Communicate for Success

It can be hard to communicate effectively when you are dealing with workplace conflict. Ideally you will resolve a conflict with the person directly to bring the issue to their attention and give them a chance to respond. Here are a few basic tips to help you have a difficult conversation:

  • Give the person some notice that you want to talk to them, don't bring up the issue by surprise
  • Email or talk to the individual and request a meeting to discuss your concerns
  • Find a private location for the meeting so that you can talk confidentially, without interruption and taking as much time as you need
  • If you feel unprepared or overly anxious about having a difficult conversation, seek advice from your supervisor or another manager you trust

Prepare for a Conversation

Raise the issue with the person in a way that conveys your message effectively. It may help to take notes beforehand. The following framework will help you prepare. Be ready to

  • Describe the problem or behaviour as you have observed it and the impact of the behaviour
  • Be specific and clear, and avoid judgemental language
  • Be respectful by using tact and diplomacy
  • Listen and allow the other person to share their views
  • If possible, get an agreement that a problem exists
  • Explore your respective interests, needs, concerns and hopes
  • Brainstorm options for solving the problem
  • Agree on a follow-up action plan
  • Be prepared that the person may not agree to any part of this conversation with you. If this happens, tell them what further steps you will take to solve the issue and the timeframe for follow-up. This takes courage. Be firm, but respectful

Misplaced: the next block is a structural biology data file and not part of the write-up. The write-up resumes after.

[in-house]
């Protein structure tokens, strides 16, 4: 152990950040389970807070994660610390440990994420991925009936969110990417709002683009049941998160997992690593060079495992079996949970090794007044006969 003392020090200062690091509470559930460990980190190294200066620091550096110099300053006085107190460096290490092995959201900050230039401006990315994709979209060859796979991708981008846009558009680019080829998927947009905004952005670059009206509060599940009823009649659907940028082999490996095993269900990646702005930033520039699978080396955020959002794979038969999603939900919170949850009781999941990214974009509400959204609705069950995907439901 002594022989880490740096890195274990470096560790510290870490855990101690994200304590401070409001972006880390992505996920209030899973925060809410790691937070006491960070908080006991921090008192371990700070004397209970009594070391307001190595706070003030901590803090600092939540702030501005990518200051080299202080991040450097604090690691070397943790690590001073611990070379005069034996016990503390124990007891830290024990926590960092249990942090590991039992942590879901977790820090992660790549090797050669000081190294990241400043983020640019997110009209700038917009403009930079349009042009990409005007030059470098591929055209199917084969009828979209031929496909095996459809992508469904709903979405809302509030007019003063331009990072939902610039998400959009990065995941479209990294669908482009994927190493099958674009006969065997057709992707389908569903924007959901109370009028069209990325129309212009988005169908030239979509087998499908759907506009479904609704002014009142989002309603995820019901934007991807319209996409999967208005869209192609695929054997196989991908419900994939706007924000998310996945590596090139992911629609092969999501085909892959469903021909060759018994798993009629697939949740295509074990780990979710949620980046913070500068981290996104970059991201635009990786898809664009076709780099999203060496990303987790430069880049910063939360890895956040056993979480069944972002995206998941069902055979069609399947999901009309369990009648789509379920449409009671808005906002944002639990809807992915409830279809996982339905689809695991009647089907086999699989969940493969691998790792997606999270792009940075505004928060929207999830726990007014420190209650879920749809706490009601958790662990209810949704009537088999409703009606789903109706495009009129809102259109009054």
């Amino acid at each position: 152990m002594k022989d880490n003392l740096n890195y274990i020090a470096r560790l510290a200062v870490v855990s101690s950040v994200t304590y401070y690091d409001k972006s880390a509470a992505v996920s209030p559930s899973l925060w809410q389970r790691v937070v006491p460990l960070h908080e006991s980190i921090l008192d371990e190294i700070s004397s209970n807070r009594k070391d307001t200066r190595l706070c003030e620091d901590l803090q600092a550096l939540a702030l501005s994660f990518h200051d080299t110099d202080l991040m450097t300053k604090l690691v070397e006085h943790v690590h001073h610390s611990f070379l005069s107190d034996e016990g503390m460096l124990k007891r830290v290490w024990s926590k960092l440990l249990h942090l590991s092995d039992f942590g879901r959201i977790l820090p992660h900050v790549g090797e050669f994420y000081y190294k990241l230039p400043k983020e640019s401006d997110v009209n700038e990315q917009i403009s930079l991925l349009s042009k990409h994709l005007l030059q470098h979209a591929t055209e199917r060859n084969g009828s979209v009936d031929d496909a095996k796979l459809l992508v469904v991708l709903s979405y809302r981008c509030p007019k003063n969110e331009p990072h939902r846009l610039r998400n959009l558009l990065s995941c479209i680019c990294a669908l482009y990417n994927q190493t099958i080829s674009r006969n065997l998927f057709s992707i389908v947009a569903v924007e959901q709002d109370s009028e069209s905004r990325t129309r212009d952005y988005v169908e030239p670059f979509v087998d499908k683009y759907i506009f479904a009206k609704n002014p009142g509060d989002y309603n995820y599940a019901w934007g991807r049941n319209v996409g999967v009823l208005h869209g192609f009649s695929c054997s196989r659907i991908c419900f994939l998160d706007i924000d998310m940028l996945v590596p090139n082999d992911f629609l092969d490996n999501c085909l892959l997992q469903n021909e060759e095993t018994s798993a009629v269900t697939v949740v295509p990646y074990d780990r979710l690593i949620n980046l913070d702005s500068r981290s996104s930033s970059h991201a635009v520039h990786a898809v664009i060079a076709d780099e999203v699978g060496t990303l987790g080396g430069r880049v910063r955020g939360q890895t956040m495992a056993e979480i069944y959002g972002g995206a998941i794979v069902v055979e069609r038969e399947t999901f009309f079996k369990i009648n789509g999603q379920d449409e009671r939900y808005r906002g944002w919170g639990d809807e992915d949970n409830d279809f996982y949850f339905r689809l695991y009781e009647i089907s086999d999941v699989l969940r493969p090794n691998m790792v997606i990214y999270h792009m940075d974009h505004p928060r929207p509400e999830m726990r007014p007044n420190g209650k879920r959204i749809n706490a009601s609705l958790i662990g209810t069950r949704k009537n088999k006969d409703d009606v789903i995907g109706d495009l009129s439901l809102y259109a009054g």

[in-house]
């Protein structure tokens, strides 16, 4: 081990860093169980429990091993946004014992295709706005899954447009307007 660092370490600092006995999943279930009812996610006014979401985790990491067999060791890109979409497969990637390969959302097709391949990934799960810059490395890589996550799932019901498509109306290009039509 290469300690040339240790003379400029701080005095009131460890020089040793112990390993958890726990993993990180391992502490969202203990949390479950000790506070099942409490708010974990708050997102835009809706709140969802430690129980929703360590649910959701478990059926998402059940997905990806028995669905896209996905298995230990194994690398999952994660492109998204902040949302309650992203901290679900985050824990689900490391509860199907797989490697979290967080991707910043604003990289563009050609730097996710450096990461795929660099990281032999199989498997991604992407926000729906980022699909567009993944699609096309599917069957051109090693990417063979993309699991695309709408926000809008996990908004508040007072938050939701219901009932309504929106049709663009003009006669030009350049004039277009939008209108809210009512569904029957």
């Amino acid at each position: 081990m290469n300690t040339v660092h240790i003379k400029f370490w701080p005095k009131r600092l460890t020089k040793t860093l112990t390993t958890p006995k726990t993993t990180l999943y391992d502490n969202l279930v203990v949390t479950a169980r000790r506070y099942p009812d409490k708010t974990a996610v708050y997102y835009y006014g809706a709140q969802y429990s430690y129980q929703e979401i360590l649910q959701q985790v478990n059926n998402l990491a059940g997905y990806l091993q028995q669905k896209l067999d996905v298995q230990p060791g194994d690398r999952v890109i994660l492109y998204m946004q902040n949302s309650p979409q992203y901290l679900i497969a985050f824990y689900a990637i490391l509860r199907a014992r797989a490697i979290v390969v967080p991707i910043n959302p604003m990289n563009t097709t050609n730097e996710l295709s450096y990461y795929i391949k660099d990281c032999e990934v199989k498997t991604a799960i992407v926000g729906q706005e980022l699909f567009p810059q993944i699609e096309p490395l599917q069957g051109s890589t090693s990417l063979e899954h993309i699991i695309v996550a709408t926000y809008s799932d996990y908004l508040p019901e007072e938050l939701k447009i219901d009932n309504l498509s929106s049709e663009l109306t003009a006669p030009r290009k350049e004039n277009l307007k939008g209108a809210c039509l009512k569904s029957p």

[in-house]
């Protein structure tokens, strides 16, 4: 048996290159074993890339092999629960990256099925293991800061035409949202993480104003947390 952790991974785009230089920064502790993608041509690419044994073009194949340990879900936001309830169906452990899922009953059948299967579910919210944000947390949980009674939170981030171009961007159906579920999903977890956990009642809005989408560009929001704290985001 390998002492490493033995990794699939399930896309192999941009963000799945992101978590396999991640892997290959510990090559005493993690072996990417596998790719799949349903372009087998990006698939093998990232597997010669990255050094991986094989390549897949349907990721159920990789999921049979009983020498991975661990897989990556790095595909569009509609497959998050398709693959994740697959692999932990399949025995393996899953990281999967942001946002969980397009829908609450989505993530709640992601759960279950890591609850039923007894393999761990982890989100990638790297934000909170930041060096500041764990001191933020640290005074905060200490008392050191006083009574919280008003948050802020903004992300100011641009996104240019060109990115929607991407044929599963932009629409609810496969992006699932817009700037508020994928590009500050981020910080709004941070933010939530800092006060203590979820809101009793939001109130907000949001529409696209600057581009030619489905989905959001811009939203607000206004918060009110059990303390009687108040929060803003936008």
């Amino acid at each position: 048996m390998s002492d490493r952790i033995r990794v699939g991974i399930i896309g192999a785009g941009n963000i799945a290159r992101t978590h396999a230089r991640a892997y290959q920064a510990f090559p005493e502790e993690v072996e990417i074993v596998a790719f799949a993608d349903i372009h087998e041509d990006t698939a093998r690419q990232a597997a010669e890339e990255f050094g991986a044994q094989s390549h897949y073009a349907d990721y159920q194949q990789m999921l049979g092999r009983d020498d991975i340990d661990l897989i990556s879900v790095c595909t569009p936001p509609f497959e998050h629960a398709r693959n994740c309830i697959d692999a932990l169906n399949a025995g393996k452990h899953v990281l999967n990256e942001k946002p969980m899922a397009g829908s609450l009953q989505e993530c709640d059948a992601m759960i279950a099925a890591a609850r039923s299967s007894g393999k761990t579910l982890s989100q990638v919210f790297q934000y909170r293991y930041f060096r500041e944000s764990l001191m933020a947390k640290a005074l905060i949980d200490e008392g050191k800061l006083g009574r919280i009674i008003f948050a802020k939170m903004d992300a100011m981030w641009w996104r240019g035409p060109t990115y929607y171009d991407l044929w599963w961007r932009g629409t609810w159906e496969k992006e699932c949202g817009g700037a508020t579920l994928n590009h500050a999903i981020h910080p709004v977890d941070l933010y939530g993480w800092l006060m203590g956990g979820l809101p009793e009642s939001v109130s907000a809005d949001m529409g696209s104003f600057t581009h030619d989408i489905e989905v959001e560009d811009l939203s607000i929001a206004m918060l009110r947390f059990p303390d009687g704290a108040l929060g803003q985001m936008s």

The Conversation

This meeting should help to clarify and understand both views. The goal is to resolve the issue and restore a healthy and productive working relationship.

At the start of the meeting

  • Clearly state your issue. For example, if a decision that impacts you has been made, state your understanding of the decision and get confirmation that your understanding is correct
  • Give the other person a chance to clarify anything you have misunderstood, and listen to understand
  • State what change you are seeking
  • Listen to the other person's concerns
  • Work together to develop a mutually agreeable solution

During the meeting

  • Stay curious and be open to other perspectives and possibilities
  • Do not react defensively or confrontationally. Avoid saying, "you always…" or "you never…"

At the end of the meeting

  • Write down an account of the conversation while it is fresh in your mind
  • Determine if the issue is successfully resolved and commit to follow-up. If the issue is resolved, no further steps are taken
  • If the issue is not resolved or if the person refuses to participate, there are other information resources and services that may assist you

Get available resources when you need them.